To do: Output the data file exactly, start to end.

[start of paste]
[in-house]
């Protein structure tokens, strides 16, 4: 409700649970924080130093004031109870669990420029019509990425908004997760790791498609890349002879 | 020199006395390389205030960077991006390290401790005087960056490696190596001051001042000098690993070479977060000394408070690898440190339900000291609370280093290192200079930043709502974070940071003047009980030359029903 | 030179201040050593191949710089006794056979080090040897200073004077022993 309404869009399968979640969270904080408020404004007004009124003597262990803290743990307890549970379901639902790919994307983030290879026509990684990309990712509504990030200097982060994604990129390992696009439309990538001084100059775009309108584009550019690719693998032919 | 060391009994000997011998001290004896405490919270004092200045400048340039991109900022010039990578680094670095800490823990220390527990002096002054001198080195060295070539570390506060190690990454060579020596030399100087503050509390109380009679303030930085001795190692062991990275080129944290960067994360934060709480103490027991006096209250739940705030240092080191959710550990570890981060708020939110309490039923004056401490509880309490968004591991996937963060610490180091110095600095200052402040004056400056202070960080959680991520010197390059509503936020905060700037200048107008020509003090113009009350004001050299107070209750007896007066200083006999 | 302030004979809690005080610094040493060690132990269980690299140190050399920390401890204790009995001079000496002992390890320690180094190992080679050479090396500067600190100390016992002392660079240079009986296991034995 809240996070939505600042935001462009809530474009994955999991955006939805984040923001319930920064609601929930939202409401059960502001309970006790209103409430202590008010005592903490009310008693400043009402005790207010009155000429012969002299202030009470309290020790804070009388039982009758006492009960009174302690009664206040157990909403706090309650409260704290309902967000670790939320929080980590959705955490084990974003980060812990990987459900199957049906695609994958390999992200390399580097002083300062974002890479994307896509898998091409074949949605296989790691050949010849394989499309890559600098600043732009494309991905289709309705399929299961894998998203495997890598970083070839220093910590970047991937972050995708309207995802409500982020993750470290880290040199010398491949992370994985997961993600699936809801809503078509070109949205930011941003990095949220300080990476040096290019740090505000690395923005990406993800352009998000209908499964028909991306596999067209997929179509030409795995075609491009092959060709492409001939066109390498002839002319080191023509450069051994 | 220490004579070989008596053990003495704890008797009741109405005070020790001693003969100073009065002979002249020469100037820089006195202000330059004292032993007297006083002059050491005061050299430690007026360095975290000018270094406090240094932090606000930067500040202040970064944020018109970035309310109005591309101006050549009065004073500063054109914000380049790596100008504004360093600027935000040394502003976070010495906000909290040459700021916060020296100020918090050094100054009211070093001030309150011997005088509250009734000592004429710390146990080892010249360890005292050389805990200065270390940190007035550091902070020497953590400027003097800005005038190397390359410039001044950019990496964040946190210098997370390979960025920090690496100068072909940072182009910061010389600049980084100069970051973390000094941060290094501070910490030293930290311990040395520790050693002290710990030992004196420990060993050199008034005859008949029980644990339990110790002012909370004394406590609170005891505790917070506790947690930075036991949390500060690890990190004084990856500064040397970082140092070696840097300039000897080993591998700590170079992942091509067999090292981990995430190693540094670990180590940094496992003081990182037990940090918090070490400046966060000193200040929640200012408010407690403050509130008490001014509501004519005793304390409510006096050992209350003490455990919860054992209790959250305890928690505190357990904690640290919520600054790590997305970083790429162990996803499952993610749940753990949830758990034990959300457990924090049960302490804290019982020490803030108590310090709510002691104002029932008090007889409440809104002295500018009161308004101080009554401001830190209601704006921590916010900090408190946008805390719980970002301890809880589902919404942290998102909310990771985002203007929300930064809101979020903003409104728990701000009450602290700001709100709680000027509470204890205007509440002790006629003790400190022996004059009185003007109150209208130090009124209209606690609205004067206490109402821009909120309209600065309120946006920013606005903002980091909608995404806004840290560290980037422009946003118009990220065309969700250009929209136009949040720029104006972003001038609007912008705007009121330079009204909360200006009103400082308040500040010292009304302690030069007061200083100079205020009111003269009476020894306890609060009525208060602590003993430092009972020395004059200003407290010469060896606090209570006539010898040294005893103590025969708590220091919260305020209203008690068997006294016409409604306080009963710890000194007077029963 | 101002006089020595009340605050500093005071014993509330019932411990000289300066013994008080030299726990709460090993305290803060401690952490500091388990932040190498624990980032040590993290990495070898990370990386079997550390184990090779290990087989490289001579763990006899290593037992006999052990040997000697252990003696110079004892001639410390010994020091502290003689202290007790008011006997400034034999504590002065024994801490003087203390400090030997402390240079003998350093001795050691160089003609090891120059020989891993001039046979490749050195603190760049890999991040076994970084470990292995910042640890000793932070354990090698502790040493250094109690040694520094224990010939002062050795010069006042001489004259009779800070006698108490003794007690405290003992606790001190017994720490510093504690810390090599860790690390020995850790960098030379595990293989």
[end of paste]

[in-house]
């Protein structure tokens, strides 16, 4: 409700649970924080130093004031109870669990420029019509990425908004997760790791498609890349002879 | 020199006395390389205030960077991006390290401790005087960056490696190596001051001042000098690993070479977060000394408070690898440190339900000291609370280093290192200079930043709502974070940071003047009980030359029903 | 030179201040050593191949710089006794056979080090040897200073004077022993 309404869009399968979640969270904080408020404004007004009124003597262990803290743990307890549970379901639902790919994307983030290879026509990684990309990712509504990030200097982060994604990129390992696009439309990538001084100059775009309108584009550019690719693998032919 | 060391009994000997011998001290004896405490919270004092200045400048340039991109900022010039990578680094670095800490823990220390527990002096002054001198080195060295070539570390506060190690990454060579020596030399100087503050509390109380009679303030930085001795190692062991990275080129944290960067994360934060709480103490027991006096209250739940705030240092080191959710550990570890981060708020939110309490039923004056401490509880309490968004591991996937963060610490180091110095600095200052402040004056400056202070960080959680991520010197390059509503936020905060700037200048107008020509003090113009009350004001050299107070209750007896007066200083006999 | 302030004979809690005080610094040493060690132990269980690299140190050399920390401890204790009995001079000496002992390890320690180094190992080679050479090396500067600190100390016992002392660079240079009986296991034995 809240996070939505600042935001462009809530474009994955999991955006939805984040923001319930920064609601929930939202409401059960502001309970006790209103409430202590008010005592903490009310008693400043009402005790207010009155000429012969002299202030009470309290020790804070009388039982009758006492009960009174302690009664206040157990909403706090309650409260704290309902967000670790939320929080980590959705955490084990974003980060812990990987459900199957049906695609994958390999992200390399580097002083300062974002890479994307896509898998091409074949949605296989790691050949010849394989499309890559600098600043732009494309991905289709309705399929299961894998998203495997890598970083070839220093910590970047991937972050995708309207995802409500982020993750470290880290040199010398491949992370994985997961993600699936809801809503078509070109949205930011941003990095949220300080990476040096290019740090505000690395923005990406993800352009998000209908499964028909991306596999067209997929179509030409795995075609491009092959060709492409001939066109390498002839002319080191023509450069051994 | 220490004579070989008596053990003495704890008797009741109405005070020790001693003969100073009065002979002249020469100037820089006195202000330059004292032993007297006083002059050491005061050299430690007026360095975290000018270094406090240094932090606000930067500040202040970064944020018109970035309310109005591309101006050549009065004073500063054109914000380049790596100008504004360093600027935000040394502003976070010495906000909290040459700021916060020296100020918090050094100054009211070093001030309150011997005088509250009734000592004429710390146990080892010249360890005292050389805990200065270390940190007035550091902070020497953590400027003097800005005038190397390359410039001044950019990496964040946190210098997370390979960025920090690496100068072909940072182009910061010389600049980084100069970051973390000094941060290094501070910490030293930290311990040395520790050693002290710990030992004196420990060993050199008034005859008949029980644990339990110790002012909370004394406590609170005891505790917070506790947690930075036991949390500060690890990190004084990856500064040397970082140092070696840097300039000897080993591998700590170079992942091509067999090292981990995430190693540094670990180590940094496992003081990182037990940090918090070490400046966060000193200040929640200012408010407690403050509130008490001014509501004519005793304390409510006096050992209350003490455990919860054992209790959250305890928690505190357990904690640290919520600054790590997305970083790429162990996803499952993610749940753990949830758990034990959300457990924090049960302490804290019982020490803030108590310090709510002691104002029932008090007889409440809104002295500018009161308004101080009554401001830190209601704006921590916010900090408190946008805390719980970002301890809880589902919404942290998102909310990771985002203007929300930064809101979020903003409104728990701000009450602290700001709100709680000027509470204890205007509440002790006629003790400190022996004059009185003007109150209208130090009124209209606690609205004067206490109402821009909120309209600065309120946006920013606005903002980091909608995404806004840290560290980037422009946003118009990220065309969700250009929209136009949040720029104006972003001038609007912008705007009121330079009204909360200006009103400082308040500040010292009304302690030069007061200083100079205020009111003269009476020894306890609060009525208060602590003993430092009972020395004059200003407290010469060896606090209570006539010898040294005893103590025969708590220091919260305020209203008690068997006294016409409604306080009963710890000194007077029963 | 101002006089020595009340605050500093005071014993509330019932411990000289300066013994008080030299726990709460090993305290803060401690952490500091388990932040190498624990980032040590993290990495070898990370990386079997550390184990090779290990087989490289001579763990006899290593037992006999052990040997000697252990003696110079004892001639410390010994020091502290003689202290007790008011006997400034034999504590002065024994801490003087203390400090030997402390240079003998350093001795050691160089003609090891120059020989891993001039046979490749050195603190760049890999991040076994970084470990292995910042640890000793932070354990090698502790040493250094109690040694520094224990010939002062050795010069006042001489004259009779800070006698108490003794007690405290003992606790001190017994720490510093504690810390090599860790690390020995850790960098030379595990293989």